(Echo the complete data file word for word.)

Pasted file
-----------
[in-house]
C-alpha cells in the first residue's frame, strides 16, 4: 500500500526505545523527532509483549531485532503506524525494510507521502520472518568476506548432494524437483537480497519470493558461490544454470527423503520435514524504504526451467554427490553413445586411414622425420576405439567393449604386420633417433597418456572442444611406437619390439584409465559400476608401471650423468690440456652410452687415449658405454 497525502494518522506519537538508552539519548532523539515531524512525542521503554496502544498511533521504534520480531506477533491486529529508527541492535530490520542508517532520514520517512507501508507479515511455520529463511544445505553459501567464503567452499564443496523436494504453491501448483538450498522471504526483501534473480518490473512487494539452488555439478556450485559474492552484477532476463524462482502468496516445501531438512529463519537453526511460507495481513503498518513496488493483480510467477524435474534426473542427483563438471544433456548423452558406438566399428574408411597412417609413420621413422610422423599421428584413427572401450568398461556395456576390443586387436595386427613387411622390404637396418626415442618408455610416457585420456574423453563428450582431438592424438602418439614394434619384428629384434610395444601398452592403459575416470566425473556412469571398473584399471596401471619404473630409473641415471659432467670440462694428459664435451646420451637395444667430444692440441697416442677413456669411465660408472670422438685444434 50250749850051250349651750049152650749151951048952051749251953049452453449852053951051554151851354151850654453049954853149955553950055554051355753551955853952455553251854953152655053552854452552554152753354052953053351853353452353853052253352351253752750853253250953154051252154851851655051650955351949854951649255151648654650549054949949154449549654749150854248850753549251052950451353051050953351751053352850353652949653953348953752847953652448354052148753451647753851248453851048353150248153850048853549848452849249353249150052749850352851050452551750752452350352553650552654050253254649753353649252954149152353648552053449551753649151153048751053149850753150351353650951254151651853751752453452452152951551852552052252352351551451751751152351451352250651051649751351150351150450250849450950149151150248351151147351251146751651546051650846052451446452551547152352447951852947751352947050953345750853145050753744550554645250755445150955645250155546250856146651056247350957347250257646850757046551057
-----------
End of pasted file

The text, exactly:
[in-house]
C-alpha cells in the first residue's frame, strides 16, 4: 500500500526505545523527532509483549531485532503506524525494510507521502520472518568476506548432494524437483537480497519470493558461490544454470527423503520435514524504504526451467554427490553413445586411414622425420576405439567393449604386420633417433597418456572442444611406437619390439584409465559400476608401471650423468690440456652410452687415449658405454 497525502494518522506519537538508552539519548532523539515531524512525542521503554496502544498511533521504534520480531506477533491486529529508527541492535530490520542508517532520514520517512507501508507479515511455520529463511544445505553459501567464503567452499564443496523436494504453491501448483538450498522471504526483501534473480518490473512487494539452488555439478556450485559474492552484477532476463524462482502468496516445501531438512529463519537453526511460507495481513503498518513496488493483480510467477524435474534426473542427483563438471544433456548423452558406438566399428574408411597412417609413420621413422610422423599421428584413427572401450568398461556395456576390443586387436595386427613387411622390404637396418626415442618408455610416457585420456574423453563428450582431438592424438602418439614394434619384428629384434610395444601398452592403459575416470566425473556412469571398473584399471596401471619404473630409473641415471659432467670440462694428459664435451646420451637395444667430444692440441697416442677413456669411465660408472670422438685444434 50250749850051250349651750049152650749151951048952051749251953049452453449852053951051554151851354151850654453049954853149955553950055554051355753551955853952455553251854953152655053552854452552554152753354052953053351853353452353853052253352351253752750853253250953154051252154851851655051650955351949854951649255151648654650549054949949154449549654749150854248850753549251052950451353051050953351751053352850353652949653953348953752847953652448354052148753451647753851248453851048353150248153850048853549848452849249353249150052749850352851050452551750752452350352553650552654050253254649753353649252954149152353648552053449551753649151153048751053149850753150351353650951254151651853751752453452452152951551852552052252352351551451751751152351451352250651051649751351150351150450250849450950149151150248351151147351251146751651546051650846052451446452551547152352447951852947751352947050953345750853145050753744550554645250755445150955645250155546250856146651056247350957347250257646850757046551057